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    Here’s the abstract.
    Tools to predict the throughput of basic blocks on a specific microarchitecture are useful to optimize software performance and to build optimizing compilers. In recent work, several such tools have been proposed. However, the accuracy of their predictions has been shown to be relatively low.
    In this paper, we identify the most important factors for these inaccuracies. To a significant degree these inaccuracies are due to elements and parameters of the pipelines of recent CPUs that are not taken into account by previous tools. A primary reason for this is that the necessary details are often undocumented. In this paper, we build more precise models of relevant components by reverse engineering using microbenchmarks. Based on these models, we develop a simulator for predicting the throughput of basic blocks. In addition to predicting the throughput, our simulator also provides insights into how the code is executed.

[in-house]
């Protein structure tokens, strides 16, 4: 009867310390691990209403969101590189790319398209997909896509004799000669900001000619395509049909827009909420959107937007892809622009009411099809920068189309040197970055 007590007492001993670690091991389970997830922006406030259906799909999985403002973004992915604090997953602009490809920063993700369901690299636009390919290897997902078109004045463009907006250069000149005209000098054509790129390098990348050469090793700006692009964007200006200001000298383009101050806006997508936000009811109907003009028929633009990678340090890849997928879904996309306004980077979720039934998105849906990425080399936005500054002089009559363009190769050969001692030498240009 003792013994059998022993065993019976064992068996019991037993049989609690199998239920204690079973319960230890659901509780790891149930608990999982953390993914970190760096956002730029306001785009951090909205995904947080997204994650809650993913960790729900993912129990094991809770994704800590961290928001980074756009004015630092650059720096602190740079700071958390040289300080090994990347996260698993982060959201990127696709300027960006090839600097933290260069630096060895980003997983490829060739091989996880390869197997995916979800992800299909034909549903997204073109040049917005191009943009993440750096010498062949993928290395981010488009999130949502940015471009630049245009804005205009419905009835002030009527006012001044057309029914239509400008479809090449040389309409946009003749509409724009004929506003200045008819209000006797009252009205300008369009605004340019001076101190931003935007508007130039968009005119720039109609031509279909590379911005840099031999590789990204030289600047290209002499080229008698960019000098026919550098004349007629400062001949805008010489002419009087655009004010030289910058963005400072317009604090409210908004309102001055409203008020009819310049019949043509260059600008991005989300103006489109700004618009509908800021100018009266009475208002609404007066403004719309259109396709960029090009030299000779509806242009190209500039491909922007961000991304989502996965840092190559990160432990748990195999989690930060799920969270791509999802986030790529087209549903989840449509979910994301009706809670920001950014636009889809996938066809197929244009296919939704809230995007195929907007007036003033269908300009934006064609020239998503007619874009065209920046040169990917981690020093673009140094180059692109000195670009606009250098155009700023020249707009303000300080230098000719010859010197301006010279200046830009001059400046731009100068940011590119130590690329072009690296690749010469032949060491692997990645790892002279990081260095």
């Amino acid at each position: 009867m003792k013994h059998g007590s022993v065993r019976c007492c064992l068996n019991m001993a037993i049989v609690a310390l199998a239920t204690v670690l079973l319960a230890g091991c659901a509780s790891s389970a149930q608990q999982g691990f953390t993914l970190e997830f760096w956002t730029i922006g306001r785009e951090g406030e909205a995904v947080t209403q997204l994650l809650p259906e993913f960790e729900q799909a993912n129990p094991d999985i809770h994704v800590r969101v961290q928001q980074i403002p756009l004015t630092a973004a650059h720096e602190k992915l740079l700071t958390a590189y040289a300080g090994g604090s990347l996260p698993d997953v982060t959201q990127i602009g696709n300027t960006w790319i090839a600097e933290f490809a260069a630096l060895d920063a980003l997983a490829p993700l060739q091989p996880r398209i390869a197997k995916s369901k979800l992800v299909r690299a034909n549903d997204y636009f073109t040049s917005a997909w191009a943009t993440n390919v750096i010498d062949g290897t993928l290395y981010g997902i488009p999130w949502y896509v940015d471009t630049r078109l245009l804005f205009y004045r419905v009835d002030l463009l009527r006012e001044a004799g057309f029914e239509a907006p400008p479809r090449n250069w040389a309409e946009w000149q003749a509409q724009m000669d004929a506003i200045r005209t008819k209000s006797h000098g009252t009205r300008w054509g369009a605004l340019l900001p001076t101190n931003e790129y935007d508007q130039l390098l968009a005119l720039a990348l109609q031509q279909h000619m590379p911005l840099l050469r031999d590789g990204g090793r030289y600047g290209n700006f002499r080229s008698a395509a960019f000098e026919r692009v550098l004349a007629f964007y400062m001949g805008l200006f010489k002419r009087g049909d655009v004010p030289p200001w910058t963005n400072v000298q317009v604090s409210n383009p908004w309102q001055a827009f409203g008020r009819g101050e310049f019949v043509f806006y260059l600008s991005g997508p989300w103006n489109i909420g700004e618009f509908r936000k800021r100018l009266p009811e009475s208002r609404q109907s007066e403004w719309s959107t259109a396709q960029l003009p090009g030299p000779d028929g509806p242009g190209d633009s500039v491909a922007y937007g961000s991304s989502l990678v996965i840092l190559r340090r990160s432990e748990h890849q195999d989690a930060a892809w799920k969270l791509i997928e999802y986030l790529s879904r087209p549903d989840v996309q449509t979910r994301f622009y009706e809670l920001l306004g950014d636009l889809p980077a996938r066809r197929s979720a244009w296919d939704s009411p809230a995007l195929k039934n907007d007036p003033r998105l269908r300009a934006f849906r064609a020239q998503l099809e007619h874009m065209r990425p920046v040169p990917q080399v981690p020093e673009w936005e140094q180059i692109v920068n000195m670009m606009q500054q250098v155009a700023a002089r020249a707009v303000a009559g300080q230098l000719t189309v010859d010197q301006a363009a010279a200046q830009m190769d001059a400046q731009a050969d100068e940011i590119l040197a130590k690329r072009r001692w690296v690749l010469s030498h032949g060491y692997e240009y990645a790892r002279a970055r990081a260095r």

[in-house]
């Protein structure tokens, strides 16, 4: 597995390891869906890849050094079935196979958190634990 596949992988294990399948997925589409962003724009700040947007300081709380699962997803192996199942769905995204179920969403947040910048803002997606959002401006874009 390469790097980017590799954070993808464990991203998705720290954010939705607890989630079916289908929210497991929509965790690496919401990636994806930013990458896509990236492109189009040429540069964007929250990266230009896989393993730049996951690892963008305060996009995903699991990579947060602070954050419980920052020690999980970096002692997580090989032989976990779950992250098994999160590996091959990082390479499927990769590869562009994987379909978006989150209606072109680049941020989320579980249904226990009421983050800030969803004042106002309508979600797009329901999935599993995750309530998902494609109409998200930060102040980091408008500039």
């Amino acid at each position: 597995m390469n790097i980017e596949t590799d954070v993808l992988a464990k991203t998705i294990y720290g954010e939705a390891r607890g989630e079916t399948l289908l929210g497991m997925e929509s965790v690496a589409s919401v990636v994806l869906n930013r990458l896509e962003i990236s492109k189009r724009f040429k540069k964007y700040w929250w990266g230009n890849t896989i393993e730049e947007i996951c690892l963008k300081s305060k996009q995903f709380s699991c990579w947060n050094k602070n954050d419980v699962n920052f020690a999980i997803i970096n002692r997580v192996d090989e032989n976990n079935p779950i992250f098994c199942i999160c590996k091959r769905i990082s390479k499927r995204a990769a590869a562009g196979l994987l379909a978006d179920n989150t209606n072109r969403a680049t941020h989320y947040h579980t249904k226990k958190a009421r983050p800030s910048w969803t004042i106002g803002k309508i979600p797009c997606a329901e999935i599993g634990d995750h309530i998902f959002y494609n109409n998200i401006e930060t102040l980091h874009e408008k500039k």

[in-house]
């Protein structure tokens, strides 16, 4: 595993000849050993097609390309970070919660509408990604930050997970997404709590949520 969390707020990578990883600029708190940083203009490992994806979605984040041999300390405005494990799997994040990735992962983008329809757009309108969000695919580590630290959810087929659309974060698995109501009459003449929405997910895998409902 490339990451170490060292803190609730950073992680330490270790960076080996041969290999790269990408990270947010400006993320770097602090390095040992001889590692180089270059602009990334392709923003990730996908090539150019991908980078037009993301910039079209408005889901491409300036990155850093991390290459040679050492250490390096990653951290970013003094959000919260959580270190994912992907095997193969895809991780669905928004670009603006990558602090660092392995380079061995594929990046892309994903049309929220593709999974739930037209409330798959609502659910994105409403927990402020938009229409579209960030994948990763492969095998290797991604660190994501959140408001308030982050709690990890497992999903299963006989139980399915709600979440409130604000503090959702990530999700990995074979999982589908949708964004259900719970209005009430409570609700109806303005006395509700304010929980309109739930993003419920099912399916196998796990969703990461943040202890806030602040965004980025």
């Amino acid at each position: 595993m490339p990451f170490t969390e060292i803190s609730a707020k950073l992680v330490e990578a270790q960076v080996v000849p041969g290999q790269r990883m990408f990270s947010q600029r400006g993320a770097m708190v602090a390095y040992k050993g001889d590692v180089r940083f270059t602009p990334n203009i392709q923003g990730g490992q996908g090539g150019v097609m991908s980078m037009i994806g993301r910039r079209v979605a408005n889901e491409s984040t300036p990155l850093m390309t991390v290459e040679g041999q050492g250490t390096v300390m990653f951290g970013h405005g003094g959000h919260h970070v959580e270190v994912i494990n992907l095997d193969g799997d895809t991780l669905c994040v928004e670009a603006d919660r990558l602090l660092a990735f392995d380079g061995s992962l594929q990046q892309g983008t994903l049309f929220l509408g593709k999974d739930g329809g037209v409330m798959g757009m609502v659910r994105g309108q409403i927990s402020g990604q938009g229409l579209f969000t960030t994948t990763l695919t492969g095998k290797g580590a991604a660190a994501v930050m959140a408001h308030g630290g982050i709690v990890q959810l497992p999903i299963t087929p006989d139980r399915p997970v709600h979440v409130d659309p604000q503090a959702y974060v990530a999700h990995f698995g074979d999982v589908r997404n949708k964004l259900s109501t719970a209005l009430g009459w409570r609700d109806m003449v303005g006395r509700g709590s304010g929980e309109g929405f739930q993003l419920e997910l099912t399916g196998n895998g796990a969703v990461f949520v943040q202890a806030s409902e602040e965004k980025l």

Our tool supports all Intel Core microarchitecture gen- erations released in the last decade. We evaluate it on an improved version of the BHive benchmark suite. On many recent microarchitectures, its predictions are more accurate than the predictions of state-of-the-art tools by more than an order of magnitude.